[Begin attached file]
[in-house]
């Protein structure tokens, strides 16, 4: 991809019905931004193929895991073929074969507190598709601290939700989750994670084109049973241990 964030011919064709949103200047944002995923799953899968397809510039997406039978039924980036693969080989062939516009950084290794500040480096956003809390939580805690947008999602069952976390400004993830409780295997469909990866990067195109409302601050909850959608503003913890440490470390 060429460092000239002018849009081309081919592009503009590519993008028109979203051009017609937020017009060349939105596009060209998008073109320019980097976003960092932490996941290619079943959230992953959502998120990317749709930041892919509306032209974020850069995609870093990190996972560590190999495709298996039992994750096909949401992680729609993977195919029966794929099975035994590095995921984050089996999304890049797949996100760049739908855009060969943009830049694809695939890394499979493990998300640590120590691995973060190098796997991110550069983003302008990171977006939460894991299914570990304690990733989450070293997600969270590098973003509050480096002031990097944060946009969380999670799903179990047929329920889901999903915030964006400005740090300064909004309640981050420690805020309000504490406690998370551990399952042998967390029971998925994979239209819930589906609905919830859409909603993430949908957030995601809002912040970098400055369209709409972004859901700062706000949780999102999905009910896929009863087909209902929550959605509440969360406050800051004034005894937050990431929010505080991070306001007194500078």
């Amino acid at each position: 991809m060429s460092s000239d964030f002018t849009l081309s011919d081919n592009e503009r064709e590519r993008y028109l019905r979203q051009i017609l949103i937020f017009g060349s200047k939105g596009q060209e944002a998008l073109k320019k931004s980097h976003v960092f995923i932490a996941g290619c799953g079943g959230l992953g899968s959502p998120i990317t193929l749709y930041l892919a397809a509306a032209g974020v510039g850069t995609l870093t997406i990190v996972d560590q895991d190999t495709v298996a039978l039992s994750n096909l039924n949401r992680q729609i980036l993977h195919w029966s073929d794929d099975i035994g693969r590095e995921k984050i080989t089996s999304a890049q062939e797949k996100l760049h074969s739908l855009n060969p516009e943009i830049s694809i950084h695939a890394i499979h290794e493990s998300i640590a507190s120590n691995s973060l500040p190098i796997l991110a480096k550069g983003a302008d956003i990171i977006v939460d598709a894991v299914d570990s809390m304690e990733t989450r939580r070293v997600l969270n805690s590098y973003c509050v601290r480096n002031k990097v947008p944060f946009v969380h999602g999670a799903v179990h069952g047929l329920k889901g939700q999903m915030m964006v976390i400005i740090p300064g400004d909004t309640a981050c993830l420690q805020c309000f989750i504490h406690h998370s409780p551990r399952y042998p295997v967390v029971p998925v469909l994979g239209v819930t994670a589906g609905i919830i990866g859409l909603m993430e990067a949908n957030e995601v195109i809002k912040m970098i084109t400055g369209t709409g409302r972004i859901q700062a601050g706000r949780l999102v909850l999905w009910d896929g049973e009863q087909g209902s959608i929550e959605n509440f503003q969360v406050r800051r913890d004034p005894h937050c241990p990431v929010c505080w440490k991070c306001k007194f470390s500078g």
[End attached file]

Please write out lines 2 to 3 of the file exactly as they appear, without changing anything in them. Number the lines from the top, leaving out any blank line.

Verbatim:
């Protein structure tokens, strides 16, 4: 991809019905931004193929895991073929074969507190598709601290939700989750994670084109049973241990 964030011919064709949103200047944002995923799953899968397809510039997406039978039924980036693969080989062939516009950084290794500040480096956003809390939580805690947008999602069952976390400004993830409780295997469909990866990067195109409302601050909850959608503003913890440490470390 060429460092000239002018849009081309081919592009503009590519993008028109979203051009017609937020017009060349939105596009060209998008073109320019980097976003960092932490996941290619079943959230992953959502998120990317749709930041892919509306032209974020850069995609870093990190996972560590190999495709298996039992994750096909949401992680729609993977195919029966794929099975035994590095995921984050089996999304890049797949996100760049739908855009060969943009830049694809695939890394499979493990998300640590120590691995973060190098796997991110550069983003302008990171977006939460894991299914570990304690990733989450070293997600969270590098973003509050480096002031990097944060946009969380999670799903179990047929329920889901999903915030964006400005740090300064909004309640981050420690805020309000504490406690998370551990399952042998967390029971998925994979239209819930589906609905919830859409909603993430949908957030995601809002912040970098400055369209709409972004859901700062706000949780999102999905009910896929009863087909209902929550959605509440969360406050800051004034005894937050990431929010505080991070306001007194500078």
């Amino acid at each position: 991809m060429s460092s000239d964030f002018t849009l081309s011919d081919n592009e503009r064709e590519r993008y028109l019905r979203q051009i017609l949103i937020f017009g060349s200047k939105g596009q060209e944002a998008l073109k320019k931004s980097h976003v960092f995923i932490a996941g290619c799953g079943g959230l992953g899968s959502p998120i990317t193929l749709y930041l892919a397809a509306a032209g974020v510039g850069t995609l870093t997406i990190v996972d560590q895991d190999t495709v298996a039978l039992s994750n096909l039924n949401r992680q729609i980036l993977h195919w029966s073929d794929d099975i035994g693969r590095e995921k984050i080989t089996s999304a890049q062939e797949k996100l760049h074969s739908l855009n060969p516009e943009i830049s694809i950084h695939a890394i499979h290794e493990s998300i640590a507190s120590n691995s973060l500040p190098i796997l991110a480096k550069g983003a302008d956003i990171i977006v939460d598709a894991v299914d570990s809390m304690e990733t989450r939580r070293v997600l969270n805690s590098y973003c509050v601290r480096n002031k990097v947008p944060f946009v969380h999602g999670a799903v179990h069952g047929l329920k889901g939700q999903m915030m964006v976390i400005i740090p300064g400004d909004t309640a981050c993830l420690q805020c309000f989750i504490h406690h998370s409780p551990r399952y042998p295997v967390v029971p998925v469909l994979g239209v819930t994670a589906g609905i919830i990866g859409l909603m993430e990067a949908n957030e995601v195109i809002k912040m970098i084109t400055g369209t709409g409302r972004i859901q700062a601050g706000r949780l999102v909850l999905w009910d896929g049973e009863q087909g209902s959608i929550e959605n509440f503003q969360v406050r800051r913890d004034p005894h937050c241990p990431v929010c505080w440490k991070c306001k007194f470390s500078g």